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How to monitor client Traffic on Mikrotik Using Torch, Queues and Connections


Hello guys, welcome to my personal blog. Today am going to share some experience on various way you can monitor a client on your network if you are using mikrotik modules so stick around let’s get started.
Before we start I just want to point out some reason why you must monitor the traffic flowing in and out of your network.


Most of the reasons why network administrators shows so much concern about Monitoring client traffic is complains, it is not new that client always complains of slow internet speed, well this can be segmented by monitoring the actual source that is pulling most of the bandwidth and the solve the problem by either using queues or filter method to deal with the interface that is causing the congestion to the network, if the problem exist within the LAN of the client. Actually that is called bandwidth management, which implies sharing the available speed among work groups so that everyone can carry out their responsibilities.

The first way to monitor a client traffic is to use Tools : to do this click on tools >>>>> click on Torch. A new page will pop up
On the top left corner of the page choose the interface you want to monitor Wan, Bridge, ether by clicking the drop down menu, and then click on start on the top right page.
Once that is done you will see the src address and the dis address.
The Tx and the Rx of the traffic flowing on the interface.

You can also choose the port and the kind of protocol you want to monitor.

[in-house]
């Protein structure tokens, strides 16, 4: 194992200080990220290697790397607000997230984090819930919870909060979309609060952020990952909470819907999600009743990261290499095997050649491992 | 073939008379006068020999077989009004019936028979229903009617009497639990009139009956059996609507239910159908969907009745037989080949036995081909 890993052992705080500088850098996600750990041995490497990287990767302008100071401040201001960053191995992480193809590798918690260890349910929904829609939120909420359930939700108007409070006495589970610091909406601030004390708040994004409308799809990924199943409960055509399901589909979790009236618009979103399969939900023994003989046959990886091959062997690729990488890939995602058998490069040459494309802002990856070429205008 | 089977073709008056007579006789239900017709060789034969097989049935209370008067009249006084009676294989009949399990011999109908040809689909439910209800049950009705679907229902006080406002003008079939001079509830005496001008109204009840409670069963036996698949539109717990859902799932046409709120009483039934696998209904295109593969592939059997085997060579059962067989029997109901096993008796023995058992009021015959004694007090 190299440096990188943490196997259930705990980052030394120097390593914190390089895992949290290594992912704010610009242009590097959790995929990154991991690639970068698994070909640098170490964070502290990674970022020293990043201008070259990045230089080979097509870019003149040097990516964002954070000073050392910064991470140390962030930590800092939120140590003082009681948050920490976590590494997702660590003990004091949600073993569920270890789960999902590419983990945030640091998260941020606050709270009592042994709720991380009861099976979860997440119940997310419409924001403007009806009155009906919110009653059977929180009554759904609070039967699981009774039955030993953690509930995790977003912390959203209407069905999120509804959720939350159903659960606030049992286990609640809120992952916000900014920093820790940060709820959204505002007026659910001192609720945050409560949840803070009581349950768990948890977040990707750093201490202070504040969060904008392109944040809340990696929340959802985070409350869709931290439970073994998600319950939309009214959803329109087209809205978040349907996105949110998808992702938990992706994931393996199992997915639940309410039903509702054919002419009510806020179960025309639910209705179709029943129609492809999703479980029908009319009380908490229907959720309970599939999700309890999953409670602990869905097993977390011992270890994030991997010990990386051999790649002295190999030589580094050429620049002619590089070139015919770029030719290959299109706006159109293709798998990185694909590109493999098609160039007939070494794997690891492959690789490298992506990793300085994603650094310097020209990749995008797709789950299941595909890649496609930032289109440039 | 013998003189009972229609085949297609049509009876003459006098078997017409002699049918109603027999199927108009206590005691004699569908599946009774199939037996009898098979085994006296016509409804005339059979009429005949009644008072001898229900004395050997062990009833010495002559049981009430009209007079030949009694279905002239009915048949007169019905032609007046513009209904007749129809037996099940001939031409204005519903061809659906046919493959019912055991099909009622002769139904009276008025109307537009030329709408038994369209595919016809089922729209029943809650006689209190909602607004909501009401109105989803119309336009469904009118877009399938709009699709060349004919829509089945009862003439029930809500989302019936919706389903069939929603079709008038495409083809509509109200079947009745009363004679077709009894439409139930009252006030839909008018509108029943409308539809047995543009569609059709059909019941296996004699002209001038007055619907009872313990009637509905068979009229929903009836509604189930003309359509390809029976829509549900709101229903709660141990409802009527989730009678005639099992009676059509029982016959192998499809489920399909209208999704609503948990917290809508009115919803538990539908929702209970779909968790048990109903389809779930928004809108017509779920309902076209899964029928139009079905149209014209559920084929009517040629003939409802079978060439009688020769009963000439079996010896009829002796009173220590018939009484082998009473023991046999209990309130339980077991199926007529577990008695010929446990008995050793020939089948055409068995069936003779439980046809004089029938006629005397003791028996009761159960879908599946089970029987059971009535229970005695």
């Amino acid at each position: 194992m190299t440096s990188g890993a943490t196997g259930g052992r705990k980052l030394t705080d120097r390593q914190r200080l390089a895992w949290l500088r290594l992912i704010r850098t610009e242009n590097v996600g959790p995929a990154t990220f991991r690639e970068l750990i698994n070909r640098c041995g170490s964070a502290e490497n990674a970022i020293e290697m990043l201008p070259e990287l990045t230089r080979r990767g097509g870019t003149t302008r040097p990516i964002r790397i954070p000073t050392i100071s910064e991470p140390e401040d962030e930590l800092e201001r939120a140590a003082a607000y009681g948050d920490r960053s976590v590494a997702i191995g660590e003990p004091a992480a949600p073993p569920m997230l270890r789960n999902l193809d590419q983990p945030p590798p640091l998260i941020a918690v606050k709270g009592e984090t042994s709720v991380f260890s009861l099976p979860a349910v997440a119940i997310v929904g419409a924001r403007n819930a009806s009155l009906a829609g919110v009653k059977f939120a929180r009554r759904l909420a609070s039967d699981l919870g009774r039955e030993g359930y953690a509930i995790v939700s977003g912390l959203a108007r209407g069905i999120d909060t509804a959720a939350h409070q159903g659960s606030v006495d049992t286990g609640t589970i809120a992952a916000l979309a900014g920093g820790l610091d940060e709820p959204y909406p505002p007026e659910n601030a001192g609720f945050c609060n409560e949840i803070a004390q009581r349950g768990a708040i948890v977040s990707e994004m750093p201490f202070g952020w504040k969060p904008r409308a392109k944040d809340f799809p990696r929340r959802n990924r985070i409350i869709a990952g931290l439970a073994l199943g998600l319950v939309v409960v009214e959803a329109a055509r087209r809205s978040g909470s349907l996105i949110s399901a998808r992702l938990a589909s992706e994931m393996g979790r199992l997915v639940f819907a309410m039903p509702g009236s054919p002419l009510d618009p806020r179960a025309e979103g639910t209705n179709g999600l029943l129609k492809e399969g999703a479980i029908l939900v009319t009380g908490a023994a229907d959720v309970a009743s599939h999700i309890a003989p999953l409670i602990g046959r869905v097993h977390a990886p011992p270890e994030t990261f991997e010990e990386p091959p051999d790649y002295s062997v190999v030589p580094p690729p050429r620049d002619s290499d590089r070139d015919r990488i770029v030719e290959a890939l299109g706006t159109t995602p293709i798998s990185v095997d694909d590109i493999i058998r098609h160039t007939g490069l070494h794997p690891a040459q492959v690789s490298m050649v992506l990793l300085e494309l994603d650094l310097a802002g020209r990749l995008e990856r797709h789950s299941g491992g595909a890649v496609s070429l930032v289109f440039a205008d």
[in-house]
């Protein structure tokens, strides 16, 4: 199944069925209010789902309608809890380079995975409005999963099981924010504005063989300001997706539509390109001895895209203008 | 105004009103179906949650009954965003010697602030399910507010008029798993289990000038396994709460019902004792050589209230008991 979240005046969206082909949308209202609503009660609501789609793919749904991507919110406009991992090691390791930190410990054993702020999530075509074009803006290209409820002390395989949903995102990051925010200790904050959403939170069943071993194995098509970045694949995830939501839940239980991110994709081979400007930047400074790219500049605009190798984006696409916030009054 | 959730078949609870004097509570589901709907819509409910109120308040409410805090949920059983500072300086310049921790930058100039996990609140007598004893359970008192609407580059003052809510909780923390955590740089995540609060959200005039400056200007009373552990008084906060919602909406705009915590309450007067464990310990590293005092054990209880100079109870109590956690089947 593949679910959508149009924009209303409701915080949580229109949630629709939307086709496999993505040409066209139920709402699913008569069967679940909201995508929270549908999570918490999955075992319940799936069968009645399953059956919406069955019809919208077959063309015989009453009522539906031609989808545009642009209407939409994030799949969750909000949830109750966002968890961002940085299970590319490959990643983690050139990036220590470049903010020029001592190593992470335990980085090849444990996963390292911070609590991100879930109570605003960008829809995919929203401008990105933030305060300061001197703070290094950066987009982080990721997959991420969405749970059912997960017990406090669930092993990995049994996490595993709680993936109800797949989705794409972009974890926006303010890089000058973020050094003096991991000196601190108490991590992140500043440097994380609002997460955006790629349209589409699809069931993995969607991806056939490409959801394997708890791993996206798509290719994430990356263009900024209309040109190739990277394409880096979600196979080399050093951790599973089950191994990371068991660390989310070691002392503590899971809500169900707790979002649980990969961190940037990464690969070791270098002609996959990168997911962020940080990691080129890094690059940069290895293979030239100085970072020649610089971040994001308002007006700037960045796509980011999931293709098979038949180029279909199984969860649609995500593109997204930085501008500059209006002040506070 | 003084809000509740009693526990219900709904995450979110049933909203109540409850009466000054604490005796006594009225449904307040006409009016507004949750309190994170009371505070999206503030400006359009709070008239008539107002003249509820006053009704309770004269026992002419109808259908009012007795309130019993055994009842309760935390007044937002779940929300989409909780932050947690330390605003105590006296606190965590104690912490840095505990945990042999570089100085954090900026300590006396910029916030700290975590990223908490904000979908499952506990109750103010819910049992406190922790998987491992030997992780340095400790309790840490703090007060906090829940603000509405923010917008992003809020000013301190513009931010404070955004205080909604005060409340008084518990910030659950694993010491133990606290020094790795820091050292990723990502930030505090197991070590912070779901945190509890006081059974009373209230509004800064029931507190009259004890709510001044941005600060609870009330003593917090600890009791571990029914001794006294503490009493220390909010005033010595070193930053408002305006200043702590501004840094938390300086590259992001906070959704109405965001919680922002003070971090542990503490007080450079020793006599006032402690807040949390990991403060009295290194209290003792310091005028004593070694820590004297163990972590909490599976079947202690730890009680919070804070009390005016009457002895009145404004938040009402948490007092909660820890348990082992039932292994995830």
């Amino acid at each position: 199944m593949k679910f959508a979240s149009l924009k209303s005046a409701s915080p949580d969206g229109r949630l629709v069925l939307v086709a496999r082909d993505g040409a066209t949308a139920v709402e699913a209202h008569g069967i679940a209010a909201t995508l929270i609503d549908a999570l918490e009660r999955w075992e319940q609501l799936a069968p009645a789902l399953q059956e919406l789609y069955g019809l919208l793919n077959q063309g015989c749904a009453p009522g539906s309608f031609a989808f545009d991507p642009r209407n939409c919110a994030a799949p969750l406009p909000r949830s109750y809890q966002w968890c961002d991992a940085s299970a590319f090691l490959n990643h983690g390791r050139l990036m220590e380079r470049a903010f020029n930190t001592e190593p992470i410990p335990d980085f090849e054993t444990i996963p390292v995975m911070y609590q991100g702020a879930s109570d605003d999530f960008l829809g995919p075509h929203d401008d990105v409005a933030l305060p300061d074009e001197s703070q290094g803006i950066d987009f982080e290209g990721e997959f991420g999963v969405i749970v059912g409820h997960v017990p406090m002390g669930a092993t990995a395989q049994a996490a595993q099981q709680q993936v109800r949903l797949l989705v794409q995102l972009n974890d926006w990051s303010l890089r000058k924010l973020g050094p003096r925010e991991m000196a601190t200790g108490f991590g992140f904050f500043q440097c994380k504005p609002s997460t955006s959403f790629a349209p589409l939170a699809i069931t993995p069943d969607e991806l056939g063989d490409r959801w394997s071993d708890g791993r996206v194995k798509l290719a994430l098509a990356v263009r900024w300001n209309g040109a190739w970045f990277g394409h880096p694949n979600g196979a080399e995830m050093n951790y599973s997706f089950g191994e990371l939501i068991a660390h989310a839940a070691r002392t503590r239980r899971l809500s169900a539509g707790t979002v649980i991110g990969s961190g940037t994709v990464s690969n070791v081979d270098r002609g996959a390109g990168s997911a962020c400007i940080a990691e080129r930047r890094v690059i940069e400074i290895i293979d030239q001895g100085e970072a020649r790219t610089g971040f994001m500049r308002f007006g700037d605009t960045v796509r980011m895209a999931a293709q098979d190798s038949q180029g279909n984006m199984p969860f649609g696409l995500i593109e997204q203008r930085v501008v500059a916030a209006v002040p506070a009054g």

The second way to monitor the performance of a client on your network is by viewing the connections. For you to be able to do this, click on IP to open a small menu , below the menu you will find  a tab firewall >>>>>>> click on firewall >>>>>> on the menu you will a tab called connections, click on connections, what this does is to show all connection that are established on your router with their src and dist address, for you to be able to identify if the connection established is within your network or outside your network. Now here is the deal you can look at any IP address and double click on it if there is any reason ( such as congesting the network for a very long time ) to block or filter that interface or IP here you can do that comfortably. You can click on the filter icon, click on drop down arrow on src address, this will allow to filter base on several protocols such: comment, connection type , connection mark, dist, ICMP code, ICMP mark etc.  so now if you want to filter using address you can from the drop down arrow put in and type in the address you want to filter and then click on filter on the top right side of the page.

In the connection you will also see your Tx and Rx to monitor if some of your traffic is being attacked and the know how to manage them.
The last method to monitor client traffic on your network is by using queues Tree. For me I believe that if your network queues are properly configured all the traffic flowing in and out of your net is therefore accounted for.

To use queues click on queues. Click on queues, >>>>> on the top tab click on queues Tree , now click on the red plus sign to add a queues Tree to your network.
Make sure to name the queues for easy recognition of the particular interface.
On the parent choose the interface you want to queues ranging from Wan, global in, global out, global total, ether and bridge interfaces.

You can set the queue type to default if you want.
Then input the mini and max limit speed you want from the interface.
Click ok and apply.

Thanks, hopefully this article was helpful.
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